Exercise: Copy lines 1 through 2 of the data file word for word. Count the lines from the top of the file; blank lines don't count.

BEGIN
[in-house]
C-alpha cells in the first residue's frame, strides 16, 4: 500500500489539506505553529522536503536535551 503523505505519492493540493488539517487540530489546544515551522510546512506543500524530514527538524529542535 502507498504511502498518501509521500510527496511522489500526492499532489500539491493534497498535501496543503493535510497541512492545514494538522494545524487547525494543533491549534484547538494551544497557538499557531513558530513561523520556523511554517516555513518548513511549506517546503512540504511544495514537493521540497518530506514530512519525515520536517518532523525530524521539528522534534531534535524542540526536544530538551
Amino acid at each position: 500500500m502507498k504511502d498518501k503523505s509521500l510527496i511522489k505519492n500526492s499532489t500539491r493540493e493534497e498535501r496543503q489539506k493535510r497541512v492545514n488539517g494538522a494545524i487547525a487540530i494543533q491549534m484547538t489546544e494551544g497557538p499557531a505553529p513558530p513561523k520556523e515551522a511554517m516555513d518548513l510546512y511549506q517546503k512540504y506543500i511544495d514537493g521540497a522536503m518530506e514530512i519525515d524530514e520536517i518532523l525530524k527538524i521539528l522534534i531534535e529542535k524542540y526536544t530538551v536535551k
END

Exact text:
[in-house]
C-alpha cells in the first residue's frame, strides 16, 4: 500500500489539506505553529522536503536535551 503523505505519492493540493488539517487540530489546544515551522510546512506543500524530514527538524529542535 502507498504511502498518501509521500510527496511522489500526492499532489500539491493534497498535501496543503493535510497541512492545514494538522494545524487547525494543533491549534484547538494551544497557538499557531513558530513561523520556523511554517516555513518548513511549506517546503512540504511544495514537493521540497518530506514530512519525515520536517518532523525530524521539528522534534531534535524542540526536544530538551